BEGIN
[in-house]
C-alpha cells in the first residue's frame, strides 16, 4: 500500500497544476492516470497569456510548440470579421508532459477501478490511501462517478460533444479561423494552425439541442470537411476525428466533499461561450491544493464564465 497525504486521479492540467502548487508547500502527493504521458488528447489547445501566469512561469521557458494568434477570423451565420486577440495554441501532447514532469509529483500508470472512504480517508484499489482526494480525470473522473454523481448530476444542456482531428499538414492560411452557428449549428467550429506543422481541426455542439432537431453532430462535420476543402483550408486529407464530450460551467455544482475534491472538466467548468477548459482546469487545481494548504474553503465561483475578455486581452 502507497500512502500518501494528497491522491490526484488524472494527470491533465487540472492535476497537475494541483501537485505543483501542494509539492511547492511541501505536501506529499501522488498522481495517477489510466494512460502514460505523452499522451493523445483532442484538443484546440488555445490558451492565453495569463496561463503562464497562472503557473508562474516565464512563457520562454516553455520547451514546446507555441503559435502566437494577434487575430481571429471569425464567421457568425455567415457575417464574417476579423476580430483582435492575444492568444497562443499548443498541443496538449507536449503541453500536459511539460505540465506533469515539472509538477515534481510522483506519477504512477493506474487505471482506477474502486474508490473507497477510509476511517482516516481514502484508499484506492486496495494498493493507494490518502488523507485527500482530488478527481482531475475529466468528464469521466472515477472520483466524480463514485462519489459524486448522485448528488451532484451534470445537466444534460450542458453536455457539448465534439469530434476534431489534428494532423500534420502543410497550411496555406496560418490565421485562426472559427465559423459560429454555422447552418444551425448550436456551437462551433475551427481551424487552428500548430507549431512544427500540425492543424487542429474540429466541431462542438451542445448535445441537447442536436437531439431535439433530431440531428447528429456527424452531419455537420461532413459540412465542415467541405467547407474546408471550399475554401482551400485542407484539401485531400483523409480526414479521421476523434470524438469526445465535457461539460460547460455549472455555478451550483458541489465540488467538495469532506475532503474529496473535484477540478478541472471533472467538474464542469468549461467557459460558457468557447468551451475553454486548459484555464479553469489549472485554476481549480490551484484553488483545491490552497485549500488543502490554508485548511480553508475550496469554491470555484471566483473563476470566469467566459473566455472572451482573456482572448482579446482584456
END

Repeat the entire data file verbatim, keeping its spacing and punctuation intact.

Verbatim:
[in-house]
C-alpha cells in the first residue's frame, strides 16, 4: 500500500497544476492516470497569456510548440470579421508532459477501478490511501462517478460533444479561423494552425439541442470537411476525428466533499461561450491544493464564465 497525504486521479492540467502548487508547500502527493504521458488528447489547445501566469512561469521557458494568434477570423451565420486577440495554441501532447514532469509529483500508470472512504480517508484499489482526494480525470473522473454523481448530476444542456482531428499538414492560411452557428449549428467550429506543422481541426455542439432537431453532430462535420476543402483550408486529407464530450460551467455544482475534491472538466467548468477548459482546469487545481494548504474553503465561483475578455486581452 502507497500512502500518501494528497491522491490526484488524472494527470491533465487540472492535476497537475494541483501537485505543483501542494509539492511547492511541501505536501506529499501522488498522481495517477489510466494512460502514460505523452499522451493523445483532442484538443484546440488555445490558451492565453495569463496561463503562464497562472503557473508562474516565464512563457520562454516553455520547451514546446507555441503559435502566437494577434487575430481571429471569425464567421457568425455567415457575417464574417476579423476580430483582435492575444492568444497562443499548443498541443496538449507536449503541453500536459511539460505540465506533469515539472509538477515534481510522483506519477504512477493506474487505471482506477474502486474508490473507497477510509476511517482516516481514502484508499484506492486496495494498493493507494490518502488523507485527500482530488478527481482531475475529466468528464469521466472515477472520483466524480463514485462519489459524486448522485448528488451532484451534470445537466444534460450542458453536455457539448465534439469530434476534431489534428494532423500534420502543410497550411496555406496560418490565421485562426472559427465559423459560429454555422447552418444551425448550436456551437462551433475551427481551424487552428500548430507549431512544427500540425492543424487542429474540429466541431462542438451542445448535445441537447442536436437531439431535439433530431440531428447528429456527424452531419455537420461532413459540412465542415467541405467547407474546408471550399475554401482551400485542407484539401485531400483523409480526414479521421476523434470524438469526445465535457461539460460547460455549472455555478451550483458541489465540488467538495469532506475532503474529496473535484477540478478541472471533472467538474464542469468549461467557459460558457468557447468551451475553454486548459484555464479553469489549472485554476481549480490551484484553488483545491490552497485549500488543502490554508485548511480553508475550496469554491470555484471566483473563476470566469467566459473566455472572451482573456482572448482579446482584456